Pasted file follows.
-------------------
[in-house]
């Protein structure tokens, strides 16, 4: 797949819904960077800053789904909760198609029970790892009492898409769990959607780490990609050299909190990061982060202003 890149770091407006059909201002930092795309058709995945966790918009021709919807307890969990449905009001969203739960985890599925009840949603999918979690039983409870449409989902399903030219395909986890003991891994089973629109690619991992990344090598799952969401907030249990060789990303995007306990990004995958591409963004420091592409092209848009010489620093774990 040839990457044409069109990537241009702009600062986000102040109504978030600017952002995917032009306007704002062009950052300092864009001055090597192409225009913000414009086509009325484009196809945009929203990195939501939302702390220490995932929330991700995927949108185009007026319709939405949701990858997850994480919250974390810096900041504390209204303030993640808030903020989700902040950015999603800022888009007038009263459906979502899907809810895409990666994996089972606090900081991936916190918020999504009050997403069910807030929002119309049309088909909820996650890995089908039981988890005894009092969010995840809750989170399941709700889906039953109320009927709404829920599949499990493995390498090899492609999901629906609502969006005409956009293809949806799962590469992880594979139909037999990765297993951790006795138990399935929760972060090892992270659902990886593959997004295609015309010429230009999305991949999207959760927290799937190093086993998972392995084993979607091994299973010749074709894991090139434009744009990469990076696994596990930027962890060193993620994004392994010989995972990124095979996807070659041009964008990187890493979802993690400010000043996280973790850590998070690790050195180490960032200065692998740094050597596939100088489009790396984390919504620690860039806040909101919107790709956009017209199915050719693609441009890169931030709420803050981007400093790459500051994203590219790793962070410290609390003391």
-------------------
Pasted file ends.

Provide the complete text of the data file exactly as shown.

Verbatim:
[in-house]
């Protein structure tokens, strides 16, 4: 797949819904960077800053789904909760198609029970790892009492898409769990959607780490990609050299909190990061982060202003 890149770091407006059909201002930092795309058709995945966790918009021709919807307890969990449905009001969203739960985890599925009840949603999918979690039983409870449409989902399903030219395909986890003991891994089973629109690619991992990344090598799952969401907030249990060789990303995007306990990004995958591409963004420091592409092209848009010489620093774990 040839990457044409069109990537241009702009600062986000102040109504978030600017952002995917032009306007704002062009950052300092864009001055090597192409225009913000414009086509009325484009196809945009929203990195939501939302702390220490995932929330991700995927949108185009007026319709939405949701990858997850994480919250974390810096900041504390209204303030993640808030903020989700902040950015999603800022888009007038009263459906979502899907809810895409990666994996089972606090900081991936916190918020999504009050997403069910807030929002119309049309088909909820996650890995089908039981988890005894009092969010995840809750989170399941709700889906039953109320009927709404829920599949499990493995390498090899492609999901629906609502969006005409956009293809949806799962590469992880594979139909037999990765297993951790006795138990399935929760972060090892992270659902990886593959997004295609015309010429230009999305991949999207959760927290799937190093086993998972392995084993979607091994299973010749074709894991090139434009744009990469990076696994596990930027962890060193993620994004392994010989995972990124095979996807070659041009964008990187890493979802993690400010000043996280973790850590998070690790050195180490960032200065692998740094050597596939100088489009790396984390919504620690860039806040909101919107790709956009017209199915050719693609441009890169931030709420803050981007400093790459500051994203590219790793962070410290609390003391």